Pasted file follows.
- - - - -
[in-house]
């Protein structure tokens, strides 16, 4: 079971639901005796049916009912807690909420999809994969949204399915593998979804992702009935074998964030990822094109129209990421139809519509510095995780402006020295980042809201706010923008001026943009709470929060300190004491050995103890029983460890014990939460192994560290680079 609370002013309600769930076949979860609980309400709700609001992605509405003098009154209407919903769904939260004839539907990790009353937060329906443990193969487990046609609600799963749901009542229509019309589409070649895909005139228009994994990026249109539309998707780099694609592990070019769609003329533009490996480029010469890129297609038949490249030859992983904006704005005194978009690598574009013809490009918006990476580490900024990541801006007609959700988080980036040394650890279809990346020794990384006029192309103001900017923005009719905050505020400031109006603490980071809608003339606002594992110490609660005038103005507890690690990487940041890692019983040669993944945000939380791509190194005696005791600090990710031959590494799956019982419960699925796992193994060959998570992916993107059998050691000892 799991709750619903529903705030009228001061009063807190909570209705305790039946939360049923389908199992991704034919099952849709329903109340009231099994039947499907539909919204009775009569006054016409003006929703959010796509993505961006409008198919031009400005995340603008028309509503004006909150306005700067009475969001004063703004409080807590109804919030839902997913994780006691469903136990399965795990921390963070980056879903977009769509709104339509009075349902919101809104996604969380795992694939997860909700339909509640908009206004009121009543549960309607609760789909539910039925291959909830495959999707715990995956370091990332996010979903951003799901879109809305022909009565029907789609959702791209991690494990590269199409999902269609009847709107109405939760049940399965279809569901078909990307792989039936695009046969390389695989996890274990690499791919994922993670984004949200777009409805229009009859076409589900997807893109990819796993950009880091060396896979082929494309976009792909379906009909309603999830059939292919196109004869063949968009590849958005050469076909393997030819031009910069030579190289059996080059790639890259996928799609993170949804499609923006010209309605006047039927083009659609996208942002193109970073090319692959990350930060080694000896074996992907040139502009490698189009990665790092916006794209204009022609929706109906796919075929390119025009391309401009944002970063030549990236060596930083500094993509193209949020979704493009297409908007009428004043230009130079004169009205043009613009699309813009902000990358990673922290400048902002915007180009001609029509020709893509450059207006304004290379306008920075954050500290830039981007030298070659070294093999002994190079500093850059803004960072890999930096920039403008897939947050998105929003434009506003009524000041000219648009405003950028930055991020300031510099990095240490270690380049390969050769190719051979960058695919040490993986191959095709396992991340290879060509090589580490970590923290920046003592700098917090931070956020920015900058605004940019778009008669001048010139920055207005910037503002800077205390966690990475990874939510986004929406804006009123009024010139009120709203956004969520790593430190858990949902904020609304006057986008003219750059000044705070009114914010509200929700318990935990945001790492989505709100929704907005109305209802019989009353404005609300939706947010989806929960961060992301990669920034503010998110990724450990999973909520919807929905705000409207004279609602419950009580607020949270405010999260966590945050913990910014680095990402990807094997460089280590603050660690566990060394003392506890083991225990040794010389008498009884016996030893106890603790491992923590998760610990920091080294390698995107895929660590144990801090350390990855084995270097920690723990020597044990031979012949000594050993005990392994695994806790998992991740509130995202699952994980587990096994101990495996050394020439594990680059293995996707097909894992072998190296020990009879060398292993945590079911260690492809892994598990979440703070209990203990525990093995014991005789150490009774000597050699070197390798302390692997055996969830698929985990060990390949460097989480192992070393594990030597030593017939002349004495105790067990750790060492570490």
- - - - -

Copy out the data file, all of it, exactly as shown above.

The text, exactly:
[in-house]
């Protein structure tokens, strides 16, 4: 079971639901005796049916009912807690909420999809994969949204399915593998979804992702009935074998964030990822094109129209990421139809519509510095995780402006020295980042809201706010923008001026943009709470929060300190004491050995103890029983460890014990939460192994560290680079 609370002013309600769930076949979860609980309400709700609001992605509405003098009154209407919903769904939260004839539907990790009353937060329906443990193969487990046609609600799963749901009542229509019309589409070649895909005139228009994994990026249109539309998707780099694609592990070019769609003329533009490996480029010469890129297609038949490249030859992983904006704005005194978009690598574009013809490009918006990476580490900024990541801006007609959700988080980036040394650890279809990346020794990384006029192309103001900017923005009719905050505020400031109006603490980071809608003339606002594992110490609660005038103005507890690690990487940041890692019983040669993944945000939380791509190194005696005791600090990710031959590494799956019982419960699925796992193994060959998570992916993107059998050691000892 799991709750619903529903705030009228001061009063807190909570209705305790039946939360049923389908199992991704034919099952849709329903109340009231099994039947499907539909919204009775009569006054016409003006929703959010796509993505961006409008198919031009400005995340603008028309509503004006909150306005700067009475969001004063703004409080807590109804919030839902997913994780006691469903136990399965795990921390963070980056879903977009769509709104339509009075349902919101809104996604969380795992694939997860909700339909509640908009206004009121009543549960309607609760789909539910039925291959909830495959999707715990995956370091990332996010979903951003799901879109809305022909009565029907789609959702791209991690494990590269199409999902269609009847709107109405939760049940399965279809569901078909990307792989039936695009046969390389695989996890274990690499791919994922993670984004949200777009409805229009009859076409589900997807893109990819796993950009880091060396896979082929494309976009792909379906009909309603999830059939292919196109004869063949968009590849958005050469076909393997030819031009910069030579190289059996080059790639890259996928799609993170949804499609923006010209309605006047039927083009659609996208942002193109970073090319692959990350930060080694000896074996992907040139502009490698189009990665790092916006794209204009022609929706109906796919075929390119025009391309401009944002970063030549990236060596930083500094993509193209949020979704493009297409908007009428004043230009130079004169009205043009613009699309813009902000990358990673922290400048902002915007180009001609029509020709893509450059207006304004290379306008920075954050500290830039981007030298070659070294093999002994190079500093850059803004960072890999930096920039403008897939947050998105929003434009506003009524000041000219648009405003950028930055991020300031510099990095240490270690380049390969050769190719051979960058695919040490993986191959095709396992991340290879060509090589580490970590923290920046003592700098917090931070956020920015900058605004940019778009008669001048010139920055207005910037503002800077205390966690990475990874939510986004929406804006009123009024010139009120709203956004969520790593430190858990949902904020609304006057986008003219750059000044705070009114914010509200929700318990935990945001790492989505709100929704907005109305209802019989009353404005609300939706947010989806929960961060992301990669920034503010998110990724450990999973909520919807929905705000409207004279609602419950009580607020949270405010999260966590945050913990910014680095990402990807094997460089280590603050660690566990060394003392506890083991225990040794010389008498009884016996030893106890603790491992923590998760610990920091080294390698995107895929660590144990801090350390990855084995270097920690723990020597044990031979012949000594050993005990392994695994806790998992991740509130995202699952994980587990096994101990495996050394020439594990680059293995996707097909894992072998190296020990009879060398292993945590079911260690492809892994598990979440703070209990203990525990093995014991005789150490009774000597050699070197390798302390692997055996969830698929985990060990390949460097989480192992070393594990030597030593017939002349004495105790067990750790060492570490």